|Elephants get the idea - with a very big mirror|
|The case of "Clever Hans"|
|You can count on an ant to find its way home|
|Lions show roar talent|
|Birds: the number crunchers|
|Rats that can count|
|Salamanders prefer more|
|Young chimps learn to count|
|Animal Language Studies|
|Can you really teach a chimp to speak?|
|How a chimp learned sign language|
|Chimps and humans: do two great brains think alike?|
|Ask a dolphin and you'll get the right answer|
|Koko, the only gorillas to learn sign language|
|Is he smart, or just parroting what he's heard?|
|A young chimp keeps her answers in order|
|An orangutan learns to sign|
|Rocky, the sea lion with a logical approach|
|Cooperation and Altruism|
|"I'll scratch your back now, if you'll scratch my back later"|
|Chimps "kiss and make up" after a fight|
|Yawn and the world yawns with you - empathetic responses|
|A dog's dinner is a shared affair|
|Working together - is it teamwork or just a bunch of animals?|
|Monkeys are quick to spot an unfair deal|
|Table of Contents provided by Publisher. All Rights Reserved.|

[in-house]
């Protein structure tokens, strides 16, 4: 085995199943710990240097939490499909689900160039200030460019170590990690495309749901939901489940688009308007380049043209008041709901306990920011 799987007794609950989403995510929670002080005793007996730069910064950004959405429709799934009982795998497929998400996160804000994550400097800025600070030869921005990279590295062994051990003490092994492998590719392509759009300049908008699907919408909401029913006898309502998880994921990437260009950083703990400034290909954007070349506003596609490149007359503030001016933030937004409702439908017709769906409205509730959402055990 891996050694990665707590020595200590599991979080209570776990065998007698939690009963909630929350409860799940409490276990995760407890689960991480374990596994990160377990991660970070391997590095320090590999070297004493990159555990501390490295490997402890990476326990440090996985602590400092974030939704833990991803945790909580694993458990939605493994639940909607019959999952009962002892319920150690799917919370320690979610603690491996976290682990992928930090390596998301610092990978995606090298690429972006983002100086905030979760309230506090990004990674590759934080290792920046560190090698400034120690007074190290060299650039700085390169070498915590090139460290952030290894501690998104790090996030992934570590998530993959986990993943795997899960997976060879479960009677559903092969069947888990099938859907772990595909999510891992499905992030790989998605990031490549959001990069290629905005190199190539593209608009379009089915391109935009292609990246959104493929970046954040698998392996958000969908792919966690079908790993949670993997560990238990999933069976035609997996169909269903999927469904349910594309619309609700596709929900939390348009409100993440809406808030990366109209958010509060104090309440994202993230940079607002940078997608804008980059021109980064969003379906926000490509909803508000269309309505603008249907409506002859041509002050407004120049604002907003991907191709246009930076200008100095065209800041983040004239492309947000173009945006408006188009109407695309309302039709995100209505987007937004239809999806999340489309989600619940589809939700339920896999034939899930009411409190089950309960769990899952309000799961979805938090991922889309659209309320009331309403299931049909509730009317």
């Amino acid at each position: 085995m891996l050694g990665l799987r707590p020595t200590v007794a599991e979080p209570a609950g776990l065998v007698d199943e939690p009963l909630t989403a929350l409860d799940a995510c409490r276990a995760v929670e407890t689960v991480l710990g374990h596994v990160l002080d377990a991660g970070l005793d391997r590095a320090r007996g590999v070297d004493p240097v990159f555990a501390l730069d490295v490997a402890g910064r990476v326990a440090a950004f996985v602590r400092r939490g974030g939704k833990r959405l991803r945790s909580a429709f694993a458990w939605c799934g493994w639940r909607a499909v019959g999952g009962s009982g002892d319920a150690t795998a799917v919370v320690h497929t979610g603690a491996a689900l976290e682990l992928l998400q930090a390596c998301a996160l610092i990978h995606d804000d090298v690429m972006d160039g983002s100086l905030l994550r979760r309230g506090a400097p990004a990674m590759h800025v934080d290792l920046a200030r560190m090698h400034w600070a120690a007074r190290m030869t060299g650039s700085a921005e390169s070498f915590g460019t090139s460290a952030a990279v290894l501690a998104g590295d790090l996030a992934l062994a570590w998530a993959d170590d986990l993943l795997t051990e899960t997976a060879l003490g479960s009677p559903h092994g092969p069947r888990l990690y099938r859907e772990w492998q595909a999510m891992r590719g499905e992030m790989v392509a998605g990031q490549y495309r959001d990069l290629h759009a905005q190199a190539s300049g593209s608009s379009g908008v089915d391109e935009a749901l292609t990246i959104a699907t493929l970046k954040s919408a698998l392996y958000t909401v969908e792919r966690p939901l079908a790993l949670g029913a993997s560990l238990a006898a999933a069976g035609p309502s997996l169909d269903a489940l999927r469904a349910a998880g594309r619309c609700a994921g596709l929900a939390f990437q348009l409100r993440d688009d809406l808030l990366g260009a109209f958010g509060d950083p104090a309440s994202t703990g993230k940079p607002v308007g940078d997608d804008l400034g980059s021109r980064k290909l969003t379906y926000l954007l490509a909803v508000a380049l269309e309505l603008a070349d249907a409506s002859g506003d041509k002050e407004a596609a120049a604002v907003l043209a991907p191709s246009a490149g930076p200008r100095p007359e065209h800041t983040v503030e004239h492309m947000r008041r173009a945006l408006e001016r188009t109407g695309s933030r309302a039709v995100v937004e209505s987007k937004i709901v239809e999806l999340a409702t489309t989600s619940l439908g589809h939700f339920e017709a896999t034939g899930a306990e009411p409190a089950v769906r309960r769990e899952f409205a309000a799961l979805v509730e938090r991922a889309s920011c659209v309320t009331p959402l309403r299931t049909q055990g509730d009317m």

Foreword My interest in animal intelligence grew from my love of animals when I was in elementary school. A voracious reader, I devoured every book about animals at our local library, and even at a very young age, my goal was to become a veterinarian for zoo animals. My particular love was for the great apes - especially orangutans and chimpanzees. However, my first college course in ethology, or animal behavior, rather than animal medicine, changed everything. I soon realized that what animals were doing was much more exciting to learn about. The particular research direction that I chose, the study of chimpanzee cognitive abilities, has included experiments designed to explore chimpanzee numerical skills, their understanding of scale models and the ability to demonstrate an understanding of causality when using tools. Even after 35 years of working with chimpanzees, their minds and behavior still hold the same fascination for me that they did when I was 7. My hope for this book is that it will arouse similar excitement in the reader and pique their curiosity about many animal species, each with their own unique capacities that reflect a measure of intelligence. For some animals, this will be easy to see simply by using an understanding of your own behavior and skills for comparison. More challenging may be the abilities of more distant and less well-known species that require more thoughtful consideration of how their natural habitat may have contributed to specialized behaviors that are "smart" for their particular environment. Consider what you read to be merely a drop of water in a sea of newly discovered knowledge and remarkable findings about all the other smart animals on the planet!About This Book This book is organized into seven chapters: Using tools, Communication, Imitation and Social Learning, Mirror Self-recognition, Numerical Abilities, Animal Language Studies, Cooperation and Altruism. Each chapter looks at the various species of animals that have shown particular skills and talents in these specific areas and describes the processes researchers use to observe and detect these signs of intelligence. Introduction In the introduction, learn how scientists define and search for intelligence in animals. Fascinating Facts Interesting facts about the animals in the book provide background information on how they live Maps A map on each article shows where in the world each animal lives in the wild. Step-By-Step Diagrams Step-by-step diagrams demonstrate in detail the behaviors of smart animals and the experiments used to test them.Introduction What exactly is meant by "the world's smartest animals," and how can we judge an animal's intelligence when academics can't even agree on the nature of human intelligence? Ultimately, human intelligence seems to reflect whatever is measure in an intelligence test, and that's a far from satisfying definition. It may be that defining animal intelligence is more a case of comparing one species with another or with human beings, using our experience, observations and common sense. It just appears obvious that a capuchin monkey is probably smarter than a grasshopper, but note that the comparison is based on the abilities that we perceive a monkey to share with humans. Perhaps this type of "species-centric" focus is inevitable, since as humans we are most familiar with our own behavior. But what drives our own thinking and behavior and, in turn, our intelligence? Animal and human intelligence Based on current understanding of the human brain - a 3 lb (1.4 kg) extraordinarily complex, gelatinous blob of tissue that manages our every living moment - we know that an array of neural mechanisms and information - processing capacities provide us with enormous potential for learning and behavioural flexibility. Some scientists believe that our intellectual capacities are distinctly di